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Although she feels like social distancing requirements are helping stem the tide of the coronavirus outbreak in Washington State, Senator Patty Murray wants her constituents to know that we’re not out of the woods yet, especially when it comes to the impact of the virus within rural communities and vulnerable populations.

“It’s just going to continue to be really tough,” she said. “I am going to keep doing everything I can to make sure that this Washington gets what it needs from the other Washington to respond and recover from this crisis, including in Central Washington.

Senator Murray (D) hosted a virtual roundtable with journalists from Central Washington on Wednesday where she touched on subjects ranging from President Trump’s response to the pandemic to impacts on regional small businesses and workers.

Murray said she has been deeply frustrated by what she described as missteps and mixed messages from the Trump administration during the pandemic.

“Really their lack of urgency in response to this pandemic,” she said. “I’ve been doing everything I can on Capitol Hill to ring the alarm bells and get the federal government to really take this crisis seriously from the beginning.”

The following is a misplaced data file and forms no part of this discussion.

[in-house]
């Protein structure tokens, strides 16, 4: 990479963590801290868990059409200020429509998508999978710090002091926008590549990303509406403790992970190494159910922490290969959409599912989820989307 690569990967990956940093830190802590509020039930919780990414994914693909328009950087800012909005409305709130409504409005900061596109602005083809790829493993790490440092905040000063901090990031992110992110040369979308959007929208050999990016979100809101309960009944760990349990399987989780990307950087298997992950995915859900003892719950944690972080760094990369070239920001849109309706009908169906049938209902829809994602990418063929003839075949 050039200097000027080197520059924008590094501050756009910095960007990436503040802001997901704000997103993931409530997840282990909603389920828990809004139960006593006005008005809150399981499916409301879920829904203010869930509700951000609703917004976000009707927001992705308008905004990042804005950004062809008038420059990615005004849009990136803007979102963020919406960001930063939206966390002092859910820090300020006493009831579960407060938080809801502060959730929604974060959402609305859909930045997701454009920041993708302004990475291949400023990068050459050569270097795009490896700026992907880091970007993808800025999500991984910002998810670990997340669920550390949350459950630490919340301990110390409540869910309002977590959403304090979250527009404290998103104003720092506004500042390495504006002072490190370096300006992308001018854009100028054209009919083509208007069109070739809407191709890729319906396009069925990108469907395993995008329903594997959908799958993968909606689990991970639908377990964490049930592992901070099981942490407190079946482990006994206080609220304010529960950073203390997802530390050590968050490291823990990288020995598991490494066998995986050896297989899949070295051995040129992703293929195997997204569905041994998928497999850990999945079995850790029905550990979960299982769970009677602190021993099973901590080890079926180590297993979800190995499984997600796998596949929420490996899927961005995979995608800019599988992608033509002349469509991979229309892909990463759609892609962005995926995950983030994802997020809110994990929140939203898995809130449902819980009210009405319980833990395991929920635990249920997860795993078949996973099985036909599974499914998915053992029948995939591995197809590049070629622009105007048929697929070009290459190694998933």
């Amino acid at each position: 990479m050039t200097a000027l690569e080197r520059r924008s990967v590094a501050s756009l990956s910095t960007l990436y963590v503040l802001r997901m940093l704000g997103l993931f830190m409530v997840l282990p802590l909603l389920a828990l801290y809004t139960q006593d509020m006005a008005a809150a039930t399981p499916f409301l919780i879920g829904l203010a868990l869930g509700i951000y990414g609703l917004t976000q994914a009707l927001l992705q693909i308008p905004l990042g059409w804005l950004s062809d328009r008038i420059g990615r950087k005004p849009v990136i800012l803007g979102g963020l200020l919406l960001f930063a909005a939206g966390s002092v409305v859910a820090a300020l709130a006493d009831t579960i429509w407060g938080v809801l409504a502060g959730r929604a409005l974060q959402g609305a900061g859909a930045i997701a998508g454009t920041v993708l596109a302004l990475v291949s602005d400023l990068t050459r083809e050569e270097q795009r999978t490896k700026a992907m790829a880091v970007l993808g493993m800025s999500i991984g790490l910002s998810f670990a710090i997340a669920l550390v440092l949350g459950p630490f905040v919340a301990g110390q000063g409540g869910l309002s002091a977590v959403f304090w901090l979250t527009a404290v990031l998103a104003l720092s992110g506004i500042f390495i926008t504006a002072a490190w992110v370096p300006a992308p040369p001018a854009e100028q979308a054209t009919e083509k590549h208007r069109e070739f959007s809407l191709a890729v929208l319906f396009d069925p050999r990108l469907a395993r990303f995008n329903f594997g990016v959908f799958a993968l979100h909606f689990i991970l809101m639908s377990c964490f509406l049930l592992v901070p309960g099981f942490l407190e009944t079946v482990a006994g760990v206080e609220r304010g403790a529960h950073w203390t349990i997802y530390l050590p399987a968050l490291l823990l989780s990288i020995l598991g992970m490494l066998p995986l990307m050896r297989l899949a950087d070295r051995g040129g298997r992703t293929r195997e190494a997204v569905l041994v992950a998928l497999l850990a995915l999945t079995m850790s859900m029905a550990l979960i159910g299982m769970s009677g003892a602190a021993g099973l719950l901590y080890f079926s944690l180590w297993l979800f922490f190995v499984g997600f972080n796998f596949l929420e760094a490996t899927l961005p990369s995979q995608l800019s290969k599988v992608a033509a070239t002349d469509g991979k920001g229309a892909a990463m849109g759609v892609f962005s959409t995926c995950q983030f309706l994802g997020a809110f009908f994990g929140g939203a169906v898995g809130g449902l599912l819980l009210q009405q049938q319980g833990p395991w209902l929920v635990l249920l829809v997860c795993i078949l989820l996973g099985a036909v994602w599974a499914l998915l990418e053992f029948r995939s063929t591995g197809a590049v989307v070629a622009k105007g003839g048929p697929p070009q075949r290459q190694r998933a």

At top of Murray’s priority list is ensuring that frontline workers receive access to medical supplies and testing equipment, as well as support for small businesses and their workers.

“While it was not the bill I would have written on my own, I was very glad that Congress did pass the CARES Act that was signed into law last week,” she said. “It takes some really important steps to make sure that strong investments in workers, families, small businesses and our healthcare system are prioritized in this response effort.”

Murray pointed out that funding was included in the bill for hospital surge capacity, as well as childcare and continuing health care (CHC) services. Now that the act has been signed into law, Murray said the next steps are to ensure that Washington state receives the funds they are entitled to. One step towards that goal was the creation of a page on her government website that includes information about federal grant funding and loans, as well as other forms of assistance available to those in need.